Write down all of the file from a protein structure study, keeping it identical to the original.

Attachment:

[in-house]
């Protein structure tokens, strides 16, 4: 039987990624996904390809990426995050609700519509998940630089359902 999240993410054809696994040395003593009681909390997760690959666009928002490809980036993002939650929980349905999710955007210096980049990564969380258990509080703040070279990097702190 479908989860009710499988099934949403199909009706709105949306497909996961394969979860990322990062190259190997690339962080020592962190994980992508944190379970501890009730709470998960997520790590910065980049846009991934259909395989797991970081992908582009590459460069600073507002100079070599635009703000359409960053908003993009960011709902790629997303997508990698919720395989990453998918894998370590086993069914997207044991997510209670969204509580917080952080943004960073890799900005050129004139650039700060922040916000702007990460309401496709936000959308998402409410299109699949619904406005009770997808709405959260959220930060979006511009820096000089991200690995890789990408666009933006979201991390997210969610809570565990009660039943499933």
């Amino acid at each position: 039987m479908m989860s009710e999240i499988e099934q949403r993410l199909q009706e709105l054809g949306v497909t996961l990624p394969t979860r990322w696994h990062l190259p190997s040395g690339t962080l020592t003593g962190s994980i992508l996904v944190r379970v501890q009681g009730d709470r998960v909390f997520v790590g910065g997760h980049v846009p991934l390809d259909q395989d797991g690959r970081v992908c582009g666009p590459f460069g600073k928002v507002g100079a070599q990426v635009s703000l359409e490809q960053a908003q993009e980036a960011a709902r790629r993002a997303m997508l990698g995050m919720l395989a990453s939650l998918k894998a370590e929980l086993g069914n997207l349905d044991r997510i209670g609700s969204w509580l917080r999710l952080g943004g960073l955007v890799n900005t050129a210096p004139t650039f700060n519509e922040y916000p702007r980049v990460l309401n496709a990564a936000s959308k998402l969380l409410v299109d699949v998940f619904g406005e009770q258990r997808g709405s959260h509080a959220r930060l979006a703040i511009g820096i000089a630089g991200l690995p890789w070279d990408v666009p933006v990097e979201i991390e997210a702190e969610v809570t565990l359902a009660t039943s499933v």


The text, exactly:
[in-house]
């Protein structure tokens, strides 16, 4: 039987990624996904390809990426995050609700519509998940630089359902 999240993410054809696994040395003593009681909390997760690959666009928002490809980036993002939650929980349905999710955007210096980049990564969380258990509080703040070279990097702190 479908989860009710499988099934949403199909009706709105949306497909996961394969979860990322990062190259190997690339962080020592962190994980992508944190379970501890009730709470998960997520790590910065980049846009991934259909395989797991970081992908582009590459460069600073507002100079070599635009703000359409960053908003993009960011709902790629997303997508990698919720395989990453998918894998370590086993069914997207044991997510209670969204509580917080952080943004960073890799900005050129004139650039700060922040916000702007990460309401496709936000959308998402409410299109699949619904406005009770997808709405959260959220930060979006511009820096000089991200690995890789990408666009933006979201991390997210969610809570565990009660039943499933």
């Amino acid at each position: 039987m479908m989860s009710e999240i499988e099934q949403r993410l199909q009706e709105l054809g949306v497909t996961l990624p394969t979860r990322w696994h990062l190259p190997s040395g690339t962080l020592t003593g962190s994980i992508l996904v944190r379970v501890q009681g009730d709470r998960v909390f997520v790590g910065g997760h980049v846009p991934l390809d259909q395989d797991g690959r970081v992908c582009g666009p590459f460069g600073k928002v507002g100079a070599q990426v635009s703000l359409e490809q960053a908003q993009e980036a960011a709902r790629r993002a997303m997508l990698g995050m919720l395989a990453s939650l998918k894998a370590e929980l086993g069914n997207l349905d044991r997510i209670g609700s969204w509580l917080r999710l952080g943004g960073l955007v890799n900005t050129a210096p004139t650039f700060n519509e922040y916000p702007r980049v990460l309401n496709a990564a936000s959308k998402l969380l409410v299109d699949v998940f619904g406005e009770q258990r997808g709405s959260h509080a959220r930060l979006a703040i511009g820096i000089a630089g991200l690995p890789w070279d990408v666009p933006v990097e979201i991390e997210a702190e969610v809570t565990l359902a009660t039943s499933v």